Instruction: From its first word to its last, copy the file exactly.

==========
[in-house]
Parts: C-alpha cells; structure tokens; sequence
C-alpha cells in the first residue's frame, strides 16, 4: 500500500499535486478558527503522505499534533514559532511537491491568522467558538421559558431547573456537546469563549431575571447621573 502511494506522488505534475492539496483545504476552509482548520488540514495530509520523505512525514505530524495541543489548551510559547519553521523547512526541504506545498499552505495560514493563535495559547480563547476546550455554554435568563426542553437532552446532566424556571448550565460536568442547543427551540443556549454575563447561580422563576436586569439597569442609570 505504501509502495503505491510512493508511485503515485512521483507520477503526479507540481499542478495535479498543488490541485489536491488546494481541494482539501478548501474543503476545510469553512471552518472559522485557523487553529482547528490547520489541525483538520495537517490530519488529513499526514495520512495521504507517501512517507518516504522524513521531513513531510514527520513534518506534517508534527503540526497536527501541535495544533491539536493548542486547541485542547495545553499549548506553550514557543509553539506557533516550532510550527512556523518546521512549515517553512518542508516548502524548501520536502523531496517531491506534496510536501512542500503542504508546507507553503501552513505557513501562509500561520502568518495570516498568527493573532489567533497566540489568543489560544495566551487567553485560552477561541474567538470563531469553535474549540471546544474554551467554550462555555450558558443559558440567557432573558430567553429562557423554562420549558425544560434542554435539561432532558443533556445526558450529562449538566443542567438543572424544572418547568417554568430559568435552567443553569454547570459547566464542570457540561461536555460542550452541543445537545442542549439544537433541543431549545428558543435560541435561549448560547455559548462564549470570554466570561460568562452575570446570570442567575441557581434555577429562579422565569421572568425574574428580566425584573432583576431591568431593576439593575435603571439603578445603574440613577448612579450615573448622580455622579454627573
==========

[in-house]
Parts: C-alpha cells; structure tokens; sequence
C-alpha cells in the first residue's frame, strides 16, 4: 500500500499535486478558527503522505499534533514559532511537491491568522467558538421559558431547573456537546469563549431575571447621573 502511494506522488505534475492539496483545504476552509482548520488540514495530509520523505512525514505530524495541543489548551510559547519553521523547512526541504506545498499552505495560514493563535495559547480563547476546550455554554435568563426542553437532552446532566424556571448550565460536568442547543427551540443556549454575563447561580422563576436586569439597569442609570 505504501509502495503505491510512493508511485503515485512521483507520477503526479507540481499542478495535479498543488490541485489536491488546494481541494482539501478548501474543503476545510469553512471552518472559522485557523487553529482547528490547520489541525483538520495537517490530519488529513499526514495520512495521504507517501512517507518516504522524513521531513513531510514527520513534518506534517508534527503540526497536527501541535495544533491539536493548542486547541485542547495545553499549548506553550514557543509553539506557533516550532510550527512556523518546521512549515517553512518542508516548502524548501520536502523531496517531491506534496510536501512542500503542504508546507507553503501552513505557513501562509500561520502568518495570516498568527493573532489567533497566540489568543489560544495566551487567553485560552477561541474567538470563531469553535474549540471546544474554551467554550462555555450558558443559558440567557432573558430567553429562557423554562420549558425544560434542554435539561432532558443533556445526558450529562449538566443542567438543572424544572418547568417554568430559568435552567443553569454547570459547566464542570457540561461536555460542550452541543445537545442542549439544537433541543431549545428558543435560541435561549448560547455559548462564549470570554466570561460568562452575570446570570442567575441557581434555577429562579422565569421572568425574574428580566425584573432583576431591568431593576439593575435603571439603578445603574440613577448612579450615573448622580455622579454627573